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Greek Banks Delay Large Withdrawals, Keep Refilling ATMS

ATHENS – Fearful of a stalemated June 17th election and worried over giving up the euro and returning to the ancient drachma, frantic Greeks in the days leading up to the polls took out more than $1.25 billion a day from their accounts, but were blocked from making larger withdrawals, saying as it would take two to three days for transactions to clear.
The uncertainty over who will win and whether anti-austerity parties would prevail, a step that could push Greece out of the Eurozone, had Greeks yanking out as much as they could from banks, who told customers that bigger withdrawals would take several days or even extend into next week and after the elections, the newspaper Kathimerini reported. Some customers opted for foreign bonds, mutual funds, foreign currency and foreign stocks.
Bank officials said that since the first of May, six days before a first ballot was stalemated with no party able to gain enough support to form a government, Greeks have been withdrawing at least $126 million a day, and often more than $1.25 billion. Greek banks, already weakened by  74 percent losses imposed by a former shaky hybrid government of the New Democracy Conservatives and PASOK Socialists who backed austerity measures demanded by international lenders, had to get a $24 billion cash injection from the European Central Bank worked through the Greek central bank emergency liquidity fund. A day after the May 6 elections, so much money has been taken out that officials feared a run on the banks and many ATM’s were empty.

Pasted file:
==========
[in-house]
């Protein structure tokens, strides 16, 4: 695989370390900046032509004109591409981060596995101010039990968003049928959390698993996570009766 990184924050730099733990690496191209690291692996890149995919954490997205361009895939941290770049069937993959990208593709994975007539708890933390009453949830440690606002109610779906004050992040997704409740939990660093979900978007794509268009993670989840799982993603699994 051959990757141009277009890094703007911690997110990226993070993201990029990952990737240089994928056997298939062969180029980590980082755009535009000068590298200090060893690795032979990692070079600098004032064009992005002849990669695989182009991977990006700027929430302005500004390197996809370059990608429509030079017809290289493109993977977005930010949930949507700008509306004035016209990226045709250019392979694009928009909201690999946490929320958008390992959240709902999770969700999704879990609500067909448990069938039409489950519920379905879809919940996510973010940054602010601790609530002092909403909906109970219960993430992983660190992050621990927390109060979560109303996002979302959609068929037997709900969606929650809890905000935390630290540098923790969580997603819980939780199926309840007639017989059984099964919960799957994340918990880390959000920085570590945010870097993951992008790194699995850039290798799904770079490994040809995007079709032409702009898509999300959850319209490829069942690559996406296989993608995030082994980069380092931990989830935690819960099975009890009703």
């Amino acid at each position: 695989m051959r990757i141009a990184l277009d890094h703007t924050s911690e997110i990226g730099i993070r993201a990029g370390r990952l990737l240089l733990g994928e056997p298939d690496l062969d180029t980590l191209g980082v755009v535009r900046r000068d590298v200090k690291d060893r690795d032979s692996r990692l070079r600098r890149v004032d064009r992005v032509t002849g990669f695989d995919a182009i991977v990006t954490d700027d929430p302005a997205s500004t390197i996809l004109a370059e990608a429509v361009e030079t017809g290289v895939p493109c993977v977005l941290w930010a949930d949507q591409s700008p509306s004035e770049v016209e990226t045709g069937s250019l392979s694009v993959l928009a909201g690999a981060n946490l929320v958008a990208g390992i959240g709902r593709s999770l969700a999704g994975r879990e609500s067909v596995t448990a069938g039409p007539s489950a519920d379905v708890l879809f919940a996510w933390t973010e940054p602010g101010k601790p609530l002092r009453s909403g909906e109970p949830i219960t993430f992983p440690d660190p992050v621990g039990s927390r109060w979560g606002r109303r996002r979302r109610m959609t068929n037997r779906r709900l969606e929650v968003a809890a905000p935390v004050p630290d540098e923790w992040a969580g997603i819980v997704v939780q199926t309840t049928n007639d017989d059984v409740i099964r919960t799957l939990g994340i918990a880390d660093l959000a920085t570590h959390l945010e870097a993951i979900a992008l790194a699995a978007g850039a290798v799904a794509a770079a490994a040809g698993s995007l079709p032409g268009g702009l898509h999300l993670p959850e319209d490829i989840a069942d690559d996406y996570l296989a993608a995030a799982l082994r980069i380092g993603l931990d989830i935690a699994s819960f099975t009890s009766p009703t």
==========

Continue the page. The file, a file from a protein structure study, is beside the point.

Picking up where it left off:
To prevent a recurrence and limit any sense of panic, banks are working overtime to keep ATM’s full, and officials said they would make sure the machines were full of cash over the weekend, including the day of the election. Warnings from New Democracy leader Antonis Samaras that a victory by his chief rival at the polls, the anti-austerity Coalition of the Radical Left (SYRIZA), could lead to a return to the drachma and nationalization of the banks have spurred many Greeks to clean out their accounts, with reports that many are stuffing the money under their mattresses or trying to open foreign bank accounts.
The worries have triggered foreign banks in to having contingency plans already in place if the elections fail to create a government or panic sets in. The New York Times reported that big international banks have special teams on standby if the results of the Greek elections shake world stock markets on June 18. “As clients get nervous, banks have been guiding clients on how to react to a range of situations, from just one country leaving the Eurozone to the dissolution of the euro itself,” the paper reported.
Greece is surviving on a first bailout of $152 billion from the Troika of the European Union-International Monetary Fund-European Central Bank (EU-IMF-ECB) that is withholding much of a second for $173 billion until the elections results are in and it is determined whether Greece sticks to the reforms or, as SYRIZA leader Alexis Tsipras has vowed to do, renegotiates the conditions or reneges.

(Sources: Kathimerini, New York Times)

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